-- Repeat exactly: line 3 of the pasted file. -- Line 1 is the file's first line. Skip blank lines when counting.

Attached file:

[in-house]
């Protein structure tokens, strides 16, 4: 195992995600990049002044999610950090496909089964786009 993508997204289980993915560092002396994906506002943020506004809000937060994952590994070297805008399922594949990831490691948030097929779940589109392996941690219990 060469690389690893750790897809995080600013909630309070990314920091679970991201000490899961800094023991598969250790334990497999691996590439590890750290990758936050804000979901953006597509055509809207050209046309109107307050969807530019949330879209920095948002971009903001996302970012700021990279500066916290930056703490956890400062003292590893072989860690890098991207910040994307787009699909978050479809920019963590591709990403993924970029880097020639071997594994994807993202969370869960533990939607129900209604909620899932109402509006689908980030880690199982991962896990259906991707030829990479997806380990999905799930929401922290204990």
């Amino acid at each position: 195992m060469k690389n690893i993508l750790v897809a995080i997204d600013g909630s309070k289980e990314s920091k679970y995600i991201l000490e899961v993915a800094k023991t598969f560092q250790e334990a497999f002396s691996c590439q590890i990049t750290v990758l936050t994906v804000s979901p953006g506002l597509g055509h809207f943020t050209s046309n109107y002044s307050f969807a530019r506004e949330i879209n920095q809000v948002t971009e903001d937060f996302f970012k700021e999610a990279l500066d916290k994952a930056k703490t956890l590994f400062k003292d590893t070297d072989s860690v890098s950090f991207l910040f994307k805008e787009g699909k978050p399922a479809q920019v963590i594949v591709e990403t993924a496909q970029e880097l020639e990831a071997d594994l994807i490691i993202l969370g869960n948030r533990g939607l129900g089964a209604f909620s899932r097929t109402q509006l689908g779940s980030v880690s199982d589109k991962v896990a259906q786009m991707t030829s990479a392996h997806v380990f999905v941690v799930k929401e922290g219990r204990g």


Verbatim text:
């Amino acid at each position: 195992m060469k690389n690893i993508l750790v897809a995080i997204d600013g909630s309070k289980e990314s920091k679970y995600i991201l000490e899961v993915a800094k023991t598969f560092q250790e334990a497999f002396s691996c590439q590890i990049t750290v990758l936050t994906v804000s979901p953006g506002l597509g055509h809207f943020t050209s046309n109107y002044s307050f969807a530019r506004e949330i879209n920095q809000v948002t971009e903001d937060f996302f970012k700021e999610a990279l500066d916290k994952a930056k703490t956890l590994f400062k003292d590893t070297d072989s860690v890098s950090f991207l910040f994307k805008e787009g699909k978050p399922a479809q920019v963590i594949v591709e990403t993924a496909q970029e880097l020639e990831a071997d594994l994807i490691i993202l969370g869960n948030r533990g939607l129900g089964a209604f909620s899932r097929t109402q509006l689908g779940s980030v880690s199982d589109k991962v896990a259906q786009m991707t030829s990479a392996h997806v380990f999905v941690v799930k929401e922290g219990r204990g």